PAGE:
by Ken Pishna – MMAWeekly.com
With Josh Barnett’s recent license denial in California due to an alleged positive pre-fight drug test result, which indicated anabolic steroids in his system, the race has been on to find a replacement to face the No. 1 heavyweight fighter in the world, Fedor Emelianenko, at Affliction “Trilogy.”

Fighters have come out of the woodwork to be considered. Fighters from Brett Rogers to Jeff Monson to Don Frye to Tom Erickson have all indicated their desire to face Fedor.

“I have everyone under the sun saying they have the next person that can beat (Fedor),” said Affliction vice president Tom Atencio.

Initial speculation centered on Vitor Belfort and Bobby Lashley as possibilities, with Belfort quickly becoming the frontrunner. Numerous sources indicate that Belfort has agreed to the fight and it is just coming down to final negotiations.

“By the end of the evening we expect to officially announce who’ll be the replacement for Barnett,” state Vadim Finkelchtein, who owns M-1 Global and manages Fedor. “Vitor Belfort agreed to come in principle.”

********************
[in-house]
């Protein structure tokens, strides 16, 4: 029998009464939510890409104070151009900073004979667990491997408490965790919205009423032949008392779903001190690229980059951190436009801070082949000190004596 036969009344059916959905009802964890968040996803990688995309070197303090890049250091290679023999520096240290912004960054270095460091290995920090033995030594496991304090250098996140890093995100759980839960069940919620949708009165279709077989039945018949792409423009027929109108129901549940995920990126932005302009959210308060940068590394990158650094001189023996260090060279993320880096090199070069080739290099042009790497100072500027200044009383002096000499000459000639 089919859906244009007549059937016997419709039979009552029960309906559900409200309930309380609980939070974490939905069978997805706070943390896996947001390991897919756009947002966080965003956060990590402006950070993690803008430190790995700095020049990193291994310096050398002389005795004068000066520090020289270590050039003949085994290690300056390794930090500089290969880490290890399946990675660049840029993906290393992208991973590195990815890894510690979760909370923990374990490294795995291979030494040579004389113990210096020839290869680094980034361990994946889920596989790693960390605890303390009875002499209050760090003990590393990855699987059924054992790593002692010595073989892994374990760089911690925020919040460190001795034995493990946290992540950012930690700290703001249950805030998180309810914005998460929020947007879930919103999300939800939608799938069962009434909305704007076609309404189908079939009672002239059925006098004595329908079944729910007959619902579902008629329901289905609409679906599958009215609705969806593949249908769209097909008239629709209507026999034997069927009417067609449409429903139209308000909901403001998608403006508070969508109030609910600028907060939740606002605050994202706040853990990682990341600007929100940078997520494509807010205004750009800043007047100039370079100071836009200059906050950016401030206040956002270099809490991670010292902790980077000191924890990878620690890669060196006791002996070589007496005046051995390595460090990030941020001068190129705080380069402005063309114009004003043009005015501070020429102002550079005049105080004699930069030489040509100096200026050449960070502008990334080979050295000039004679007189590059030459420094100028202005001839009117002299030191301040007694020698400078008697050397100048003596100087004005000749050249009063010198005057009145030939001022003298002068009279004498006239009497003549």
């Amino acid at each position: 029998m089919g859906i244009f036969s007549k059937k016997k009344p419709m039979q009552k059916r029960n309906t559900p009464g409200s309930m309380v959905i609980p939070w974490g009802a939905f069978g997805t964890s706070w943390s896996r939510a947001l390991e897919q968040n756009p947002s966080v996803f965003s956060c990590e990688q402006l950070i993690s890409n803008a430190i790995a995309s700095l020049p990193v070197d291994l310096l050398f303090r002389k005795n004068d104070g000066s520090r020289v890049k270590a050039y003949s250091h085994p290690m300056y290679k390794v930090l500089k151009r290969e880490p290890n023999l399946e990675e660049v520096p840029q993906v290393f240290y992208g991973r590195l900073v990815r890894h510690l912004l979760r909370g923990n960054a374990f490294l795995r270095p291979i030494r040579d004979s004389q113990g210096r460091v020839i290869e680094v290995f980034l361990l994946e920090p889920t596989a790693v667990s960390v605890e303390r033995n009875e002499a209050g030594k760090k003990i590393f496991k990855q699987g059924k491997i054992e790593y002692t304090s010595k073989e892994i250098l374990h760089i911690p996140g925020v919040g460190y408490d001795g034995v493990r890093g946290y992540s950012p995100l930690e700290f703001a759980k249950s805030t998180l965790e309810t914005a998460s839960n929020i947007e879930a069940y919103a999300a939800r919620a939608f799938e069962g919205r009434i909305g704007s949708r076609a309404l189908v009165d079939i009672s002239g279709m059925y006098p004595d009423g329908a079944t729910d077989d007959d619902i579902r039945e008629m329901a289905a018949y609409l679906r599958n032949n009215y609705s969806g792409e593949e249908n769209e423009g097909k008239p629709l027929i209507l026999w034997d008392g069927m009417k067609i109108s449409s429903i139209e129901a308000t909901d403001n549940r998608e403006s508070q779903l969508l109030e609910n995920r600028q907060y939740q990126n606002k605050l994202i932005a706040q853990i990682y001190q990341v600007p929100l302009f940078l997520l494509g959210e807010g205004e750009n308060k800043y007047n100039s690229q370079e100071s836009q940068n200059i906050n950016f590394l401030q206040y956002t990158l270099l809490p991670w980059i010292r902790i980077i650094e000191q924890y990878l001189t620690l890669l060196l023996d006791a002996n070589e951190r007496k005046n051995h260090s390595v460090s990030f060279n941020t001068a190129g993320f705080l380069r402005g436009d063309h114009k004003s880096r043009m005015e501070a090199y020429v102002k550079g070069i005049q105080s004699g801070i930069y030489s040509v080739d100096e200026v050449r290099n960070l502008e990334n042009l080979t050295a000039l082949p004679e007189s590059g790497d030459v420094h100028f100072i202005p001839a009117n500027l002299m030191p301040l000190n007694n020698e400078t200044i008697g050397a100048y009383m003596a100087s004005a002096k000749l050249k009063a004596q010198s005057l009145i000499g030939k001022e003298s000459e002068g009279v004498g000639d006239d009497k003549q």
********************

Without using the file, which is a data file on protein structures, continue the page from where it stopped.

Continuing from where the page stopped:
While Finkelchtein’s comments seem to further solidify that Belfort is the man to replace Barnett as long as the details can be worked out, but Atencio has steadfastly maintained, “Negotiations or negotiations and until I get the contract, nothing is done. Until you hear it from me, until I have a contract signed, they’re all rumors.”

Affliction Vice President Tom Atencio on Thursday told MMAWeekly.com that Fedor’s new opponent would be announced on Friday.

He obviously would like to know who he is fighting on Aug. 1 as soon as possible, but the shake-up in opponents has done little to deter Fedor.

“I feel disappointed about this situation,” he said, before adding, “But I will fight anyone who Affliction puts in front of me.”

An interesting side note that surfaced at a Thursday press conference with Russian media held by Fedor and Finkelchtein is that Fedor’s U.S. promotional rights no longer belong to Affliction following his “Trilogy” bout. He, of course, remains under a management contract with M-1 Global, but would presumably be free to fight for other U.S. promotions.

Before the rumor mill hits full tilt, however, Finkelchtein wasn’t optimistic that Fedor would step into the UFC’s Octagon any time soon.

“We are open to any offer. The issue really is with the UFC, not with us. We are ready to fight the UFC champions,” he said, but hastened to add, “Randy Couture left the UFC in order to get the opportunity of fighting Fedor. Then the UFC sidelined him and litigation ensued. We want to negotiate and cooperate with the UFC but it seems as though they are not ready.”